Planning for Ventilation Systems

For projects that require an extensive ventilation system, hire a ventilation engineer experienced and trained in industrial ventilation. Input from both parties is required to design an effective system; you might not know which types of ventilation systems are appropriate, and the engineer might not be familiar with the chemicals and processes you are using.
A common problem with designing ventilation systems for art spaces is pinpointing where hazardous activities might occur. Use of toxic materials should be limited to specific areas and fixed workstations to promote efficiency and economy. For example, if you are designing a printmaking studio that specializes in etching, it would be impractical to install slot hoods in every work area; rather, plan the space to restrict use of acids and other etching materials to certain locations.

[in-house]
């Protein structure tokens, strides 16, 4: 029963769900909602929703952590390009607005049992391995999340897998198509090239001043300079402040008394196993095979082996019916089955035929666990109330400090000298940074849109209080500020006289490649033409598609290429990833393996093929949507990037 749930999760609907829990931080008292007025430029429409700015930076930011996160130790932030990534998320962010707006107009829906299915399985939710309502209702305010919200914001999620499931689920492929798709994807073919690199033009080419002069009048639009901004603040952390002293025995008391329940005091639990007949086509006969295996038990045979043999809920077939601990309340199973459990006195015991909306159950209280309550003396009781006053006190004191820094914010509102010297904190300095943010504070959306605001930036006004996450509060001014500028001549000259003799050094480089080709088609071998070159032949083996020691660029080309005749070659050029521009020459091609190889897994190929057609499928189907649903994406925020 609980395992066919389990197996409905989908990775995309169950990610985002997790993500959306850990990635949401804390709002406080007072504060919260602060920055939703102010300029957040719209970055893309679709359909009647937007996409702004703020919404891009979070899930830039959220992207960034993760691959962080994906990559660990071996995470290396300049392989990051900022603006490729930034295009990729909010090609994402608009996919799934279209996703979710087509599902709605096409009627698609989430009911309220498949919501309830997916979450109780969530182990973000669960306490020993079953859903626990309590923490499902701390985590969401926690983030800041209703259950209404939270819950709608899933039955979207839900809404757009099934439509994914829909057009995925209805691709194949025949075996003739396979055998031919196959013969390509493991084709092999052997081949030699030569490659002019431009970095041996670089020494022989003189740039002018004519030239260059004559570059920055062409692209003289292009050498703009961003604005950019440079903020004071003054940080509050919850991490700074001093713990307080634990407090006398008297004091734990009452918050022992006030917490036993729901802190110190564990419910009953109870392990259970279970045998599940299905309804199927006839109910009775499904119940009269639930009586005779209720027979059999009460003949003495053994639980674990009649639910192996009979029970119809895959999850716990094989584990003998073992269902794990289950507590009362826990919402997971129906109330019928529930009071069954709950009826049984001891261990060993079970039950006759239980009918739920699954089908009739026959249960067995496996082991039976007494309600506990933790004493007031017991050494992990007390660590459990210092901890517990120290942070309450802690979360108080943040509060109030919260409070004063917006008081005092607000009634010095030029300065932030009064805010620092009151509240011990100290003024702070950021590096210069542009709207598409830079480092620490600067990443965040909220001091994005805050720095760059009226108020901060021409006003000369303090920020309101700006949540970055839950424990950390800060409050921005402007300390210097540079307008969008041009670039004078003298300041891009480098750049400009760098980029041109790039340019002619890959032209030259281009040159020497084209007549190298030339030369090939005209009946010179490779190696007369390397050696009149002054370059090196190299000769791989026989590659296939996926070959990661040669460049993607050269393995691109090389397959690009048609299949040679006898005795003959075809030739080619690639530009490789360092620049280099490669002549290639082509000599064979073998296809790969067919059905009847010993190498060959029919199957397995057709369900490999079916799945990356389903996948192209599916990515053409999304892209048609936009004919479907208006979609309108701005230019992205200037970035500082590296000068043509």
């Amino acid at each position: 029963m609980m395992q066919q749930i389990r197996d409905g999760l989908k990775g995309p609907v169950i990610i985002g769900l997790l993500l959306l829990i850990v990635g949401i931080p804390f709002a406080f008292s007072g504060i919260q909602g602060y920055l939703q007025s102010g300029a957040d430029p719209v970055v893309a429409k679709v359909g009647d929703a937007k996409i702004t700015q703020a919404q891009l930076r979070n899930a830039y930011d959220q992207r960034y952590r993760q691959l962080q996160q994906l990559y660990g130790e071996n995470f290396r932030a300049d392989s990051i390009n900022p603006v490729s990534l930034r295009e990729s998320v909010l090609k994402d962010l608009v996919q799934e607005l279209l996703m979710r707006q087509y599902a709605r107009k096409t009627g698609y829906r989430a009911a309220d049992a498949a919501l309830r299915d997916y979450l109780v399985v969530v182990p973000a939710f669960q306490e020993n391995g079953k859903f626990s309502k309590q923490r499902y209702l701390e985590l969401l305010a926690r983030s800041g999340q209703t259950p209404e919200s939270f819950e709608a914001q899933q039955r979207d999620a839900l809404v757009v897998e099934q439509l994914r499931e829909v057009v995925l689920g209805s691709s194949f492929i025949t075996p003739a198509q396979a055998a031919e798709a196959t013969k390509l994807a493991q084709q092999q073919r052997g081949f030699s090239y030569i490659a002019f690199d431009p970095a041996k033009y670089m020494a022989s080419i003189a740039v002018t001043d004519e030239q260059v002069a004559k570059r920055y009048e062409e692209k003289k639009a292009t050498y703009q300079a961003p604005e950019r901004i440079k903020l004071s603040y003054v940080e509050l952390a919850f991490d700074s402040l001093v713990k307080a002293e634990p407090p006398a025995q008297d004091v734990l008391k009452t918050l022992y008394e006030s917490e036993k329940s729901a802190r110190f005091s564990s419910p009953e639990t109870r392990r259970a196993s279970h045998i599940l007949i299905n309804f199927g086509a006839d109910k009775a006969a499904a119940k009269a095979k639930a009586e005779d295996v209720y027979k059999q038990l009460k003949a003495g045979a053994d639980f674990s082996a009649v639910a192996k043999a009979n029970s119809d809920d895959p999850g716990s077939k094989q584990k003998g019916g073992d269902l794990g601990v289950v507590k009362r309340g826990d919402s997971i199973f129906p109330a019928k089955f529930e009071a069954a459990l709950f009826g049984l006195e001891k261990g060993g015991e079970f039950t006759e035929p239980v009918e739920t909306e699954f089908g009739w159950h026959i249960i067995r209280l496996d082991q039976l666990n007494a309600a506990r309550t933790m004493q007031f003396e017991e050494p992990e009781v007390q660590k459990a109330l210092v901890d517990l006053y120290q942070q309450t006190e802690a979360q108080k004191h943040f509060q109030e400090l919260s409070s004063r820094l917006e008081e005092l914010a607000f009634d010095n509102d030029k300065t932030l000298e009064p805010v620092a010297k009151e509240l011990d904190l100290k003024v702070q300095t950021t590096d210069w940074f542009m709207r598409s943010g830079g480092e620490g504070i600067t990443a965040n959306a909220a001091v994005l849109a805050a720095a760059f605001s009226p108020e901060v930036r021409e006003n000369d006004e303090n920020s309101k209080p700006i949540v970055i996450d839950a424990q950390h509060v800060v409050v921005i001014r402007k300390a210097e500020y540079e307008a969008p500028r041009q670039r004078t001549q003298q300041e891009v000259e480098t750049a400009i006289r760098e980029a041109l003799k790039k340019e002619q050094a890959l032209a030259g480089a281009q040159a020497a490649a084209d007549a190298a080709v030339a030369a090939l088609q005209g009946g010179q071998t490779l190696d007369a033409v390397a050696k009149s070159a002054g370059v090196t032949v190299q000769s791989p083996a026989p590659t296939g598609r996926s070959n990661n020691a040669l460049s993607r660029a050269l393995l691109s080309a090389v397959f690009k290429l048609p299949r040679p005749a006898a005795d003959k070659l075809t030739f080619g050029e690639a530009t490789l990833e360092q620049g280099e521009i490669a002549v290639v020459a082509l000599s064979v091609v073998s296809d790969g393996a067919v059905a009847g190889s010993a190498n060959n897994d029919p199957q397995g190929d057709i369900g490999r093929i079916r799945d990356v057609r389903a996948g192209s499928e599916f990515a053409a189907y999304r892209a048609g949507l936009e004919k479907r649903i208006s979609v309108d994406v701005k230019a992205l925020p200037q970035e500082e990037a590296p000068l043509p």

Your workspace’s hours of operation are also important. If your space is only open at certain times of the day, the ventilation system can usually be shut down during off-hours. If you are designing a space that will have multiple uses, make sure everyone understands how to operate the ventilation system.
There are two types of ventilation systems used for hazardous substances: dilution ventilation and local exhaust ventilation. Dilution ventilation involves bringing in clean air from outside the workspace to dilute contaminated air. The contaminated air is then pushed to the outside, usually with exhaust fans. Local exhaust ventilation traps the contaminants near their source in the work area before they become more widely airborne, and then expels them into the outside air.
The rest of this section discusses the ins and outs of dilution and local exhaust ventilation, and how to maintain these systems.